Dispatch: Tarantino Tribute and Film Fêtes
At MoMA with the stars of Django Unchained and on the red carpet with the hot soccer moms of Playing for Keeps.
December 11, 2012
Quentin Tarantino speaking at The Museum of Modern Art Film Benefit held in his honor
A Toast to Quentin Tarantino
Shortly after closing time at MoMA on Monday last week, union workers assembled a labyrinth of faux hedgerow that led from 54th Street into The Museum of Modern Art Film Benefit tribute to Quentin Tarantino. Set against the tony greenery, Dispatches asked co-chair Harvey Weinstein why he leveraged his Hollywood muscle behind Tarantino so early in the young director’s career. “He’s the best writer I’ve ever read,” Weinstein informed Dispatches. “And one of the most innovative filmmakers of all time,” he added. Weinstein also mentioned that Tarantino’s next film, Django Unchained, screening this week, is both “ferocious and funny.”
Although Tarantino barely talked to the press, he told Dispatches that he doesn’t, in fact, hate these things. “Oh, no, I wouldn’t be here if I did,” he claimed. “I’m excited.”
Late and rushing by the shrubs, Jamie Foxx, who plays the title role in Django, indicated that he had written some of the words for the film’s rap theme song. “I’m not a rapper, but give me an hour,” he quoted what he’d said on the set. “I think it might be fly.” He then took the time to rap quietly for reporters in the shrubs, “I need 100 black coffins for one hundred bad men. . .”
Nichole Galicia, who plays Leonardo DiCaprio’s gal pal, Sheba, in Django, described her costar as dreamy, yummy, super-nice. “And he’s so funny, which I wasn’t expecting. He has some sexy dance moves. He’s down to earth . . . he’s awesome!” she said.
Matisse, Up Close
The next morning, believe it or not, Dispatches made an 8:15 a.m. breakfast hosted by Farrow & Ball in the antiques-filled patrons' room at The Metropolitan Museum of Art in honor of the new exhibit, “Matisse: In Search of True Painting.”
During the very special tour that Farrow & Ball arranged, Dispatches learned that Matisse had started painting late in life and studied with his close friend Georges Seurat. His early work was attacked for copying the styles of other impressionists. He’d do one version very much in the style of another impressionist master and then a sketch of that work that appeared nearly unfinished. And at some points, he’d base yet another work on a sketch of a previous work. The exhibit displays all the pieces on one wall at the same time, and the interplay is fascinating.
John Krasinski, Gus Van Sant, and Matt Damon at the premiere of Promised Land
Promised Land Premiere
That night, Focus Features premiered Promised Land, written and produced by Matt Damon and John Krasinski, who also starred in the anti-fracking vehicle, directed by Gus Van Sant. “We put a piece of our souls into it,” said Damon about the film.
Rosemarie DeWitt, the love interest of both Damon and Kraskinski’s characters, said she had to do a chemistry reading with Damon at 8:15 a.m. at Bar Marmont, with John Krasinkski playing the bartender. Did they have chemistry? “I think everybody has chemistry with Matt Damon,” she answered, diplomatically. Apparently, Van Sant had tried to punk Damon by getting him to think that DeWitt and Kraskinki were having an affair on set. “Whenever you say goodbye to her, just kiss her on the lips,” Dewitt quoted Van Sant’s instructions to Krasinski. "But I’d giggle every time,” she said.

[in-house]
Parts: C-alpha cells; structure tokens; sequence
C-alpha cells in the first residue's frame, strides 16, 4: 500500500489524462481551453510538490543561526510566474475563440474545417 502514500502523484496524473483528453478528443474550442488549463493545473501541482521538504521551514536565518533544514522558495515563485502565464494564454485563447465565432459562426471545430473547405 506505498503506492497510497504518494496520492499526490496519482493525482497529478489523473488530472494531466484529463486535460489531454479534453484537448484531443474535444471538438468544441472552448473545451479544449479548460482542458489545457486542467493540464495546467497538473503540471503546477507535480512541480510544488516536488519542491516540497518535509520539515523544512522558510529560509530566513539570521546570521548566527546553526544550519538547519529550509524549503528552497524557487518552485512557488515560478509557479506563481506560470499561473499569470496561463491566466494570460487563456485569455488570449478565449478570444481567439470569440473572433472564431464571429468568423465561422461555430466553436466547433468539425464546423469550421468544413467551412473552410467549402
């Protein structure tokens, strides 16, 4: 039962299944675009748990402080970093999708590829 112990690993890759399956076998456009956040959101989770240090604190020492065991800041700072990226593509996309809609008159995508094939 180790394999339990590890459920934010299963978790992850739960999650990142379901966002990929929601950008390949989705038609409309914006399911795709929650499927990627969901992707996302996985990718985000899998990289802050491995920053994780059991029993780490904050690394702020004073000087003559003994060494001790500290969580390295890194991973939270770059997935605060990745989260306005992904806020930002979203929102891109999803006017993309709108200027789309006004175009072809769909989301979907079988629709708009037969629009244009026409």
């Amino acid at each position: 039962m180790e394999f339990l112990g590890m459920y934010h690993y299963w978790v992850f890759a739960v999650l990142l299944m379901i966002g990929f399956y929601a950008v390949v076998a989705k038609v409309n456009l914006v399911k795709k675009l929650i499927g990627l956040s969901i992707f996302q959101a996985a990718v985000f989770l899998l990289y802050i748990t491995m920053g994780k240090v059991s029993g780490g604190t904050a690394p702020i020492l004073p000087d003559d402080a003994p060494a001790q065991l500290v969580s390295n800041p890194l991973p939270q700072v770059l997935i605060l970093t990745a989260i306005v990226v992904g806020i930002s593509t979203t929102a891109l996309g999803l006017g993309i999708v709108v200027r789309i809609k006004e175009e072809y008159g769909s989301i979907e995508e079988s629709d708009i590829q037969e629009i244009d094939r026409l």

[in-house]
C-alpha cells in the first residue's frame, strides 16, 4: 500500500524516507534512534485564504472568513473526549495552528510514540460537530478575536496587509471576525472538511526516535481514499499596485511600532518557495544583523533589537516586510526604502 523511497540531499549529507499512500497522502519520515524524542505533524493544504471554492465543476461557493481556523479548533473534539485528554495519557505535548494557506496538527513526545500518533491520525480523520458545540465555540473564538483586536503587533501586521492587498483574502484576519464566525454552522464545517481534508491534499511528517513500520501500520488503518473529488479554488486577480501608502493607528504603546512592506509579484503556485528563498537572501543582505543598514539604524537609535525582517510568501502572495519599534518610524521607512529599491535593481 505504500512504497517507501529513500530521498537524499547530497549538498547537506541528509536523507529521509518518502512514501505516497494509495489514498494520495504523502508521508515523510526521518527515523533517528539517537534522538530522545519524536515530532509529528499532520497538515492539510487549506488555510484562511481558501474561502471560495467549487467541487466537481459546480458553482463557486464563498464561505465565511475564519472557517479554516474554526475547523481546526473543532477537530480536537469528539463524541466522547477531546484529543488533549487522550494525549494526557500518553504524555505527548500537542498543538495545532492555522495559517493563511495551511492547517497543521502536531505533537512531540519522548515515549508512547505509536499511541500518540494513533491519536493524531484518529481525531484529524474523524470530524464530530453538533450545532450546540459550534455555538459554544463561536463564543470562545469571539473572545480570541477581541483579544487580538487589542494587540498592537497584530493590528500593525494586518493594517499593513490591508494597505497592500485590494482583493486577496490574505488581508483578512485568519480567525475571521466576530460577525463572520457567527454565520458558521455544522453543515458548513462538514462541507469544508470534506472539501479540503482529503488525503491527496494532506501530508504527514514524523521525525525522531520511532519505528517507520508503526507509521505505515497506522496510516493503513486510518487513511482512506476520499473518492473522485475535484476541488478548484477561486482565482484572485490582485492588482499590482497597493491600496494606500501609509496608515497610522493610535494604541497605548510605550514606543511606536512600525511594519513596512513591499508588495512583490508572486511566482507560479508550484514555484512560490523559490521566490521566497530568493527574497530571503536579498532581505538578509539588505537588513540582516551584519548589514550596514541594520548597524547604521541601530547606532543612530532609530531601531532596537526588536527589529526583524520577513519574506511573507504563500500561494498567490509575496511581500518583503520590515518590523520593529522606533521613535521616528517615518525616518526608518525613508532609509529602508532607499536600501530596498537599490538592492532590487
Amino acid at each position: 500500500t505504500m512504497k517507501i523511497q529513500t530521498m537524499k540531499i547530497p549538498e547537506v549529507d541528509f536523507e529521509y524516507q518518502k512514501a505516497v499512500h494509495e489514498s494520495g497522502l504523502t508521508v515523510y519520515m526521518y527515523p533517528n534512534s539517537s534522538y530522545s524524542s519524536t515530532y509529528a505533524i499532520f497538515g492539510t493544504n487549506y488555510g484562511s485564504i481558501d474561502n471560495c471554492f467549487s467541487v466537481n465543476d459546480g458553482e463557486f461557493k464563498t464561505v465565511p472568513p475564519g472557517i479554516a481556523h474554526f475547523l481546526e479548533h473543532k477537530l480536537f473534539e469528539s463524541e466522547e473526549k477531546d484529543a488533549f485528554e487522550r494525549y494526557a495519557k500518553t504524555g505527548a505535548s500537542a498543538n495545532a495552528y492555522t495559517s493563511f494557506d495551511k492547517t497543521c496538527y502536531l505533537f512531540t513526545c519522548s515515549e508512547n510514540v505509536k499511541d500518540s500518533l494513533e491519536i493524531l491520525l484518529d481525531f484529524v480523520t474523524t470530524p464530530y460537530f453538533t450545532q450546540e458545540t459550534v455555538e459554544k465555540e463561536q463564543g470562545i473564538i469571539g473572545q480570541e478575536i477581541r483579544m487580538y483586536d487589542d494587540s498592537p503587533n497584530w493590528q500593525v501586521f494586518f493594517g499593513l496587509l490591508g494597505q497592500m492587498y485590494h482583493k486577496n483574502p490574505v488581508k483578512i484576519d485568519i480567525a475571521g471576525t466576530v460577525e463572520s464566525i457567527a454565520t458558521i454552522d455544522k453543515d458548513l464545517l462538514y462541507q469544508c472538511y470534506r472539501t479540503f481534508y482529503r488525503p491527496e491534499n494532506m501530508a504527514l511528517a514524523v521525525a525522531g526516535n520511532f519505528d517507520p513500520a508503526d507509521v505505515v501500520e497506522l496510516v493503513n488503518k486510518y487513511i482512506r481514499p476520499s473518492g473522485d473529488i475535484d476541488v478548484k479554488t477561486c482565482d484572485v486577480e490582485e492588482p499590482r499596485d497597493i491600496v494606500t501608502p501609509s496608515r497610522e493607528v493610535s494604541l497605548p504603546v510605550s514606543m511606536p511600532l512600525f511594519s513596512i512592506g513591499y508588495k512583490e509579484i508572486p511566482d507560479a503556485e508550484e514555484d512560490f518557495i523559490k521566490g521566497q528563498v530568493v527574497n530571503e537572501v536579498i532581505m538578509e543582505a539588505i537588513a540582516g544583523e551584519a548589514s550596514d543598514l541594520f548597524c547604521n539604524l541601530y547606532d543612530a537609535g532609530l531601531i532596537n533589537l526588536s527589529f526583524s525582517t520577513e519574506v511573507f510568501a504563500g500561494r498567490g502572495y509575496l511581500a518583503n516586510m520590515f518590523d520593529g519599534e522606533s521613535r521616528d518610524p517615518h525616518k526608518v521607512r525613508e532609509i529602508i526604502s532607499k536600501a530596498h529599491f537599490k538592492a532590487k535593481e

Jessica Biel and Uma Thurman at the premiere of Playing for Keeps
Playing for Keeps Premiere
On Thursday, the Cinema Society and Chrysler debuted Playing for Keeps at AMC Lincoln Square. Gerard Butler plays an ex-soccer star coaching his young son’s team. The amusement factor is that all the hot soccer moms—Uma Thurman, Catherine Zeta-Jones, Judy Greer—are gunning to land him in the sack.
Noah Lomax, who played Jessica Biel’s little boy in the film, said that Biel entertained him on set with her iPod—it had a camera on it that would “make you look old and fat.” She’ll make great mom someday.
At the afterparty on the rooftop lounge of Dream New York, Butler’s gal pal, Madalina Ghenea, was downing Vikingfjord Vodka cocktails and getting cozy with Butler. Biel, who had changed from a Versace cutout dress to a slightly more comfy green gown, kept to a back booth with new husband Justin Timberlake
The Hobbit: An Unexpected Journey Premiere
On Thursday, the gorgeous soccer moms were traded in for hobbits, dwarves, and elves when The Hobbit: An Unexpected Journey premiered at Ziegfeld Theatre. Director Peter Jackson was being very sweet to his daughter, who had on a shoulderless gold number, on the red carpet and protectively hurried her into the theater. Meanwhile, the dwarves in the picture discussed being overdressed on camera to the point of being overheated. “We had cold water pumped through cooling vests,” said actor Peter Hambleton of all the makeup, beards, and fat suits.
"The vests were made out of nylon and filled with ice," said Aidan Turner, now better known as the hot dwarf in the picture. “It’s not that we’re good-looking,” offered Dean O’Gorman, Turner’s hot dwarf friend, also in the film. “We’re just slightly better-looking than the others.”
FYI, The Hobbit, shot in 3-D, ranks with the best of the Lord of the Rings series. And Elijah Wood, who has a cameo, gave a copy of his gold ring, the centerpiece of all six pictures, to a reporter on the red carpet (not me).